Humanitarian CrisesNews

More IDPs, Returnees Will Experience Food Insecurity In Northeast Nigeria – WFP

Internally displaced persons and returnees are prone to food insecurity in Borno, Adamawa, and Yobe States, as the United Nations World Food Programme warns that people would be pushed further into food insecurity.

A new report has revealed that a significantly higher number of households will be pushed into food insecurity in Northeast Nigeria compared to 2021 as the year 2022 lean season signals.

The report, published by the World Food Programme (WFP), revealed that over 40 per cent of households in Northeast Nigeria have inadequate food consumption at the start of the lean season – which marks a 10 per cent point increase compared to last year. 

According to the report, IDPs and returnees in Borno, Adamawa, and Yobe (BAY) States show significantly higher levels of deprivation.

The deprivation, the report indicated, is in terms of food consumption, coping, non-monetary poverty and food stock levels compared to permanent residents.

However, based on last year’s data, the WFP said coping among IDPs and returnees would increase again in the coming months.

“In May, around 40 per cent of cultivating households had some food stocks remaining. However, the stock will not last longer than two months for most households. Therefore, food consumption is expected to worsen rapidly over the coming months,” the report said.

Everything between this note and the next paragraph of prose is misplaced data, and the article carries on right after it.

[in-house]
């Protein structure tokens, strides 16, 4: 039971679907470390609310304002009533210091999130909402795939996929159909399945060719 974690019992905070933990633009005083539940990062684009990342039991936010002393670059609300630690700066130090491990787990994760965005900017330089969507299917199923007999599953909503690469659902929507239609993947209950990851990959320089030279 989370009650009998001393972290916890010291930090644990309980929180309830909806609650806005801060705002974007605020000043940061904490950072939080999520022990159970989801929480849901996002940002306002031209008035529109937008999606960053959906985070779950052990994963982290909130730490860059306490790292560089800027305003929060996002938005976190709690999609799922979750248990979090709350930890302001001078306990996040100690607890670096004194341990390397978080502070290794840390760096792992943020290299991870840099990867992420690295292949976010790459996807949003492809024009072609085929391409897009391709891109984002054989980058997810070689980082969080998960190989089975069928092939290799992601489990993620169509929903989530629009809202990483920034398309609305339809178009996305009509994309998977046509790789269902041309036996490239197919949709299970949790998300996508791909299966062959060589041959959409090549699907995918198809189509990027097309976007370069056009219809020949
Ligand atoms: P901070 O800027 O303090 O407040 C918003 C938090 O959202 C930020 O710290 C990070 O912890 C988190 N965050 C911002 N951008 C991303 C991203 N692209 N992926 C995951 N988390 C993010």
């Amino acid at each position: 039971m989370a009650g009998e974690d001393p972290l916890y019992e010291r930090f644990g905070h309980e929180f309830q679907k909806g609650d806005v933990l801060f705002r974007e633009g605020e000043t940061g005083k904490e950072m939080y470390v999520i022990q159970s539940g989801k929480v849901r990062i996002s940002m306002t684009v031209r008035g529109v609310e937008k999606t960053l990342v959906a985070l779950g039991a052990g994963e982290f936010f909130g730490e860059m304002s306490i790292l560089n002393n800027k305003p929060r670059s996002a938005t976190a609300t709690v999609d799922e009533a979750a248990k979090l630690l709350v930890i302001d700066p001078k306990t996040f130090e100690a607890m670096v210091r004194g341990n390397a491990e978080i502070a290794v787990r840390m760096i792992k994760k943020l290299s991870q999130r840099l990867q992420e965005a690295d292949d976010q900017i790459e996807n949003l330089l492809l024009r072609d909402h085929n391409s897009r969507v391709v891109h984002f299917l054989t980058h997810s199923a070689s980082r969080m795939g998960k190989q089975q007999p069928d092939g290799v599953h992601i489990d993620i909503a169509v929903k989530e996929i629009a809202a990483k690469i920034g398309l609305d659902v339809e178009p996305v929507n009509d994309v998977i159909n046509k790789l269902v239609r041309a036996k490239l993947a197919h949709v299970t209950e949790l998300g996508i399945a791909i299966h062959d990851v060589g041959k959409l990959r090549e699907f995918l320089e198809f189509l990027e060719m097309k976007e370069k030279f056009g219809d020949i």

HumAngle has reported how farmers in the Northeast and other parts of the North have been constantly under attack by terrorists because they could not afford to pay imposed levies. According to WFP, the late arrival of donor contributions forced a reduction in the number of people reached by them in February this year, despite needs in Northeast Nigeria.

The humanitarian organisation also raised concerns that the ongoing Russian-Ukraine war could worsen food security. 

Conflict in northeast Nigeria remains a protracted crisis, with persistent inequalities and poverty affecting the region. 

As of March 2022, 2.17 million individuals remain internally displaced in Borno, Adamawa and Yobe states, with women and children comprising most of this figure. 

Armed insurgency in northeast Nigeria has intensified, resulting in increased humanitarian access challenges, recurring displacement, increased food insecurity, and limited opportunities to introduce durable solutions. As a result, inflation rates have continued to rise since Oct. 2020 and saw an exceptionally sharp jump in early 2021.


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